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Struggling To Save DACA Recipients
Building service contractors could soon have an employment issue on their hands due to the possible end of Deferred Action for Childhood Arrivals, or DACA.
Formed by the Obama Administration in 2012, DACA, temporarily prevents the deportation of an unauthorized immigrant brought to the United States as a child, provided they were, among other things, under the age of 16 when they entered, were under the age of 31 as of June 15, 2012 and had not been convicted of a felony or serious misdemeanor, according to the U.S. Citizenship Immigration Services. The temporary status provided by DACA is currently renewable and lasts two years per accepted application. The recipients of this status, known as Dreamers, are not only permitted to stay in America, but can also apply for the authorization to legally work in the country.
The Trump administration announced plans to phase out DACA on Sept. 5, 2017. The administration applied a March 5, 2018, deadline for DACA to officially end, which was supposed to give congress the opportunity to come to a resolution. However, a temporary hold on the slated end to DACA was placed by a federal judge in San Francisco on Jan 9. The judge’s order came on the same date he said DACA renewal applications must be accepted again, U.S. News & World Report reported. Later, a U.S. District Court Judge also rejected the order to end DACA.
The Trump administration requested the U.S. Supreme Court review the federal judge’s order, but that was rejected on Feb. 26. As a result, Dreamers’ legal status in the United States could be in limbo for several months, provided Congress doesn’t move to make their status permanent, reports the "New York Times."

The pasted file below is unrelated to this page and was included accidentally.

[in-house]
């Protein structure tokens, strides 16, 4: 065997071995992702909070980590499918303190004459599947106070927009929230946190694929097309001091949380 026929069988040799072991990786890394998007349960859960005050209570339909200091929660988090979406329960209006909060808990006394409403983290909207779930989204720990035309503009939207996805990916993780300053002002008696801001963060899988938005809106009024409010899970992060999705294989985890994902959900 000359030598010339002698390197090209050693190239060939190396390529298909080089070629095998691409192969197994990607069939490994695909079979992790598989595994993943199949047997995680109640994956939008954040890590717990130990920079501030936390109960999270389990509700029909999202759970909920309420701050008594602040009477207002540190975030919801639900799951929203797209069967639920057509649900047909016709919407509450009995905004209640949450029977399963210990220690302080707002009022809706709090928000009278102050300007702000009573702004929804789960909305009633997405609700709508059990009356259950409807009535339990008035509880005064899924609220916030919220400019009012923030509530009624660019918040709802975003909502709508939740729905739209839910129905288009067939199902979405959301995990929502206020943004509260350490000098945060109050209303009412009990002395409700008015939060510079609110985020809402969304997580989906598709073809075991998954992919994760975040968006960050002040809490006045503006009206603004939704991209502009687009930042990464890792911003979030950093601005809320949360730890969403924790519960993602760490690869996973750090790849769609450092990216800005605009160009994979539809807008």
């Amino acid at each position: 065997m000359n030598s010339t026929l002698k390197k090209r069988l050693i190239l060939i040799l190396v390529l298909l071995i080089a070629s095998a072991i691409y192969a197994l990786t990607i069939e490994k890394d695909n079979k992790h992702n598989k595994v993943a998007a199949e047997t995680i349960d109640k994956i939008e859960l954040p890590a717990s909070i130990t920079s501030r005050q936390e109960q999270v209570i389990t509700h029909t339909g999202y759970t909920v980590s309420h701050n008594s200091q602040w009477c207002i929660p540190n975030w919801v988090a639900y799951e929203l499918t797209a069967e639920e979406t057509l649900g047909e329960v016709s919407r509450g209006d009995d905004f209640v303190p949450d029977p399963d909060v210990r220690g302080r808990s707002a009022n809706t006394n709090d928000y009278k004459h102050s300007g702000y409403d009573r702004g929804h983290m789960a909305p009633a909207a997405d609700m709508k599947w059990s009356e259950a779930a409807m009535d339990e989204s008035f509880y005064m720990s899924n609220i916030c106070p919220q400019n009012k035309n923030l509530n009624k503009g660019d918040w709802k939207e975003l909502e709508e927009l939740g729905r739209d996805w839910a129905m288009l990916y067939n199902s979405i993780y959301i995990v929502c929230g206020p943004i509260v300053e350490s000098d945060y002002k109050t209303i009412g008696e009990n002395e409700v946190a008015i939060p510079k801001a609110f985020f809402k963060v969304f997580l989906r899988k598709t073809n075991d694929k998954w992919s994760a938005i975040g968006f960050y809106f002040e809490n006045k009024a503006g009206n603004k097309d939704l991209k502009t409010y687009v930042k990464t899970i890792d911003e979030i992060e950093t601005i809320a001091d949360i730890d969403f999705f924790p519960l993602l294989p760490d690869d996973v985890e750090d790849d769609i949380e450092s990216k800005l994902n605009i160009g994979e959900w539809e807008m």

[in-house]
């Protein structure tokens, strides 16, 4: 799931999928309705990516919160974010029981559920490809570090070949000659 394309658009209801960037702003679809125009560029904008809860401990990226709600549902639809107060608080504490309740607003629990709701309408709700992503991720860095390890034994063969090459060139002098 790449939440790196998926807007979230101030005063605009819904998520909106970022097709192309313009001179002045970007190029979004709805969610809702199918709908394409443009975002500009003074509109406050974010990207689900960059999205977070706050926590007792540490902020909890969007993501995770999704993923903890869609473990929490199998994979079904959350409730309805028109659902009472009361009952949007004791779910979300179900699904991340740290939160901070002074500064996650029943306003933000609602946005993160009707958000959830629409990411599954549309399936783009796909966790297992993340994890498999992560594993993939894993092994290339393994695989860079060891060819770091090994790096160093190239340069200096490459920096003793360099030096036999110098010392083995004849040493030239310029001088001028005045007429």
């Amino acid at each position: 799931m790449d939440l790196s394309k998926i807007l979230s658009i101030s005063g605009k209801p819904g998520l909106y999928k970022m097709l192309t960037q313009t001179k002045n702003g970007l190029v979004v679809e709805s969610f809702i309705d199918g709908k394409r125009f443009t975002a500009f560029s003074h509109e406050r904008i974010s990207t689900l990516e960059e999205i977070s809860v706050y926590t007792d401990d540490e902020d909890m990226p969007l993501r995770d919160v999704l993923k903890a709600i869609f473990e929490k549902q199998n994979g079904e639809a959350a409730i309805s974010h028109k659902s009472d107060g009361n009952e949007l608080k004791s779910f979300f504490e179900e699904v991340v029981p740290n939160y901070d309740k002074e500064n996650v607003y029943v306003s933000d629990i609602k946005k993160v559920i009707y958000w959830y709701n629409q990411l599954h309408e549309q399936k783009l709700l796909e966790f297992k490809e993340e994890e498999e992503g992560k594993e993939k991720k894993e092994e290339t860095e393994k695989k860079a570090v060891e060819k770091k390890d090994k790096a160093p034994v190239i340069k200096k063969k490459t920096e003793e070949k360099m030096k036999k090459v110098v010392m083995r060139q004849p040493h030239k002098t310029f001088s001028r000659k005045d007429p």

The White House, republicans, democrats, and groups consisting of a bipartisan collection of senators and congressmen have expressed interest in keeping many of the DACA beneficiaries in the country, in one way or another, according to the deals proposed over the past months.
Trump supported a plan brought forward by Republican Senator Chuck Grassley, which included a route to citizenship for Dreamers and funding to build the proposed wall between the United States and Mexico. However, the White House plan failed after a 60-39 vote on Feb. 15, according to Reuters.
Earlier that day, a bipartisan bill which called for the protection of the DACA recipients in exchange for $25 billion in border security failed 54-45 after Trump failed to veto the bill. Republican John McCain and Democrat Chris Coons-supported bill focusing on Dreamers and border security, but not the wall, also failed that day in a 52-47 vote. Finally on that same day, a bill opposed to sanctuary cities — those that choose not to cooperate with federal officials on immigration violations — failed. Each proposal needed 60 votes to pass.
The latest attempt, this time by Arizona junior Republican Senator Jeff Flake, was to extend DACA for three years in exchange for three years of border security funding. This plan also failed.
Congress has been working on a resolution, but its incentive to hash one out by the March 5 deadline was lessened after the Supreme Court’s rejection of Trump’s request. It’s likely that DACA wont be resolved until after the November election.
"This election, the election of new members to the House and Senate, will decide the fate of this issue," says Sen. Dick Durbin, D-Ill in an interview with NPR held Feb. 28.
So what should members of the cleaning industry do right now if they want to save DACA?
They should speak, says Jake Monty, managing partner of Monty & Ramirez, a Houston-based law firm focused on employment, labor and immigration compliance.
“Employers in our industry really need to chime in and talk to congressmen and senators,” says Monty, adding that the dialogue doesn’t have to “pull at the heart strings,” but rather demonstrate the facts.
Jake Meister is the Associate Editor of Contracting Profits and Sanitary Maintenance magazines.
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